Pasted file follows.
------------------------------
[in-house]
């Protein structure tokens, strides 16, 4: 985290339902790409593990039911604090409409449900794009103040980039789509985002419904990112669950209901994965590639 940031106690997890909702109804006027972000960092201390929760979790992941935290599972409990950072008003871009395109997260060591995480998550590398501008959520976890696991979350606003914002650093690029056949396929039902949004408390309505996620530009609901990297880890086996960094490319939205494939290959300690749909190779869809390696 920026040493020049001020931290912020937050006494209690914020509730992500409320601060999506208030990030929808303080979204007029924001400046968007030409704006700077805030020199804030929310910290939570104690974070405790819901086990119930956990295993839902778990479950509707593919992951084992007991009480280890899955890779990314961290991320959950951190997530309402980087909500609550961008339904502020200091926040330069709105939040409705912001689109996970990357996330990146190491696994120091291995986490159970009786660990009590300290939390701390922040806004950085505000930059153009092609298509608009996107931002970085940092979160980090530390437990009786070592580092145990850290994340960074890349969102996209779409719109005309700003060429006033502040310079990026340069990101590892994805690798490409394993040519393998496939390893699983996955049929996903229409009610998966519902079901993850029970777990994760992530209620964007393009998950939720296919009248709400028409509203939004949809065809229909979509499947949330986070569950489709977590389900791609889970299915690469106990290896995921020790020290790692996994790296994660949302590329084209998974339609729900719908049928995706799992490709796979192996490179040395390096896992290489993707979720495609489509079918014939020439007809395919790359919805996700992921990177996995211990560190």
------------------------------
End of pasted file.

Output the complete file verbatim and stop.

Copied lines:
[in-house]
């Protein structure tokens, strides 16, 4: 985290339902790409593990039911604090409409449900794009103040980039789509985002419904990112669950209901994965590639 940031106690997890909702109804006027972000960092201390929760979790992941935290599972409990950072008003871009395109997260060591995480998550590398501008959520976890696991979350606003914002650093690029056949396929039902949004408390309505996620530009609901990297880890086996960094490319939205494939290959300690749909190779869809390696 920026040493020049001020931290912020937050006494209690914020509730992500409320601060999506208030990030929808303080979204007029924001400046968007030409704006700077805030020199804030929310910290939570104690974070405790819901086990119930956990295993839902778990479950509707593919992951084992007991009480280890899955890779990314961290991320959950951190997530309402980087909500609550961008339904502020200091926040330069709105939040409705912001689109996970990357996330990146190491696994120091291995986490159970009786660990009590300290939390701390922040806004950085505000930059153009092609298509608009996107931002970085940092979160980090530390437990009786070592580092145990850290994340960074890349969102996209779409719109005309700003060429006033502040310079990026340069990101590892994805690798490409394993040519393998496939390893699983996955049929996903229409009610998966519902079901993850029970777990994760992530209620964007393009998950939720296919009248709400028409509203939004949809065809229909979509499947949330986070569950489709977590389900791609889970299915690469106990290896995921020790020290790692996994790296994660949302590329084209998974339609729900719908049928995706799992490709796979192996490179040395390096896992290489993707979720495609489509079918014939020439007809395919790359919805996700992921990177996995211990560190």